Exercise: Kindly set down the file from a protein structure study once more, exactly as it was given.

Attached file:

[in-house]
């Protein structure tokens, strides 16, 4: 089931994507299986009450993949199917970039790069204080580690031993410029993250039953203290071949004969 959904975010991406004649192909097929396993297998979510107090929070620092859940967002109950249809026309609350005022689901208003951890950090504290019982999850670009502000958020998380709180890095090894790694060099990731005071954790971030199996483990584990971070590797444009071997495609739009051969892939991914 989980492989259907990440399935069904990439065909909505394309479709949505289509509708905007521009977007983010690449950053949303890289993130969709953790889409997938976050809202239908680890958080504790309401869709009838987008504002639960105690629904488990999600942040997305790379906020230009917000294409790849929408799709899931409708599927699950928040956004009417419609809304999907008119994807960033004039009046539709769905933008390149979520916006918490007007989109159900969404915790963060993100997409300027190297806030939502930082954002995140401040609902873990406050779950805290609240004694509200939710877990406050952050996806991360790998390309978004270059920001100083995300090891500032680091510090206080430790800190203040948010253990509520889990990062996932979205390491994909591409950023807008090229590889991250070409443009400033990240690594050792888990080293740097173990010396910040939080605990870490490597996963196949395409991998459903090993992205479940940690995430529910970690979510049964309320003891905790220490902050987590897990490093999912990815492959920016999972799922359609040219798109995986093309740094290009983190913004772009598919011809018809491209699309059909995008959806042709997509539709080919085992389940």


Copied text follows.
[in-house]
């Protein structure tokens, strides 16, 4: 089931994507299986009450993949199917970039790069204080580690031993410029993250039953203290071949004969 959904975010991406004649192909097929396993297998979510107090929070620092859940967002109950249809026309609350005022689901208003951890950090504290019982999850670009502000958020998380709180890095090894790694060099990731005071954790971030199996483990584990971070590797444009071997495609739009051969892939991914 989980492989259907990440399935069904990439065909909505394309479709949505289509509708905007521009977007983010690449950053949303890289993130969709953790889409997938976050809202239908680890958080504790309401869709009838987008504002639960105690629904488990999600942040997305790379906020230009917000294409790849929408799709899931409708599927699950928040956004009417419609809304999907008119994807960033004039009046539709769905933008390149979520916006918490007007989109159900969404915790963060993100997409300027190297806030939502930082954002995140401040609902873990406050779950805290609240004694509200939710877990406050952050996806991360790998390309978004270059920001100083995300090891500032680091510090206080430790800190203040948010253990509520889990990062996932979205390491994909591409950023807008090229590889991250070409443009400033990240690594050792888990080293740097173990010396910040939080605990870490490597996963196949395409991998459903090993992205479940940690995430529910970690979510049964309320003891905790220490902050987590897990490093999912990815492959920016999972799922359609040219798109995986093309740094290009983190913004772009598919011809018809491209699309059909995008959806042709997509539709080919085992389940």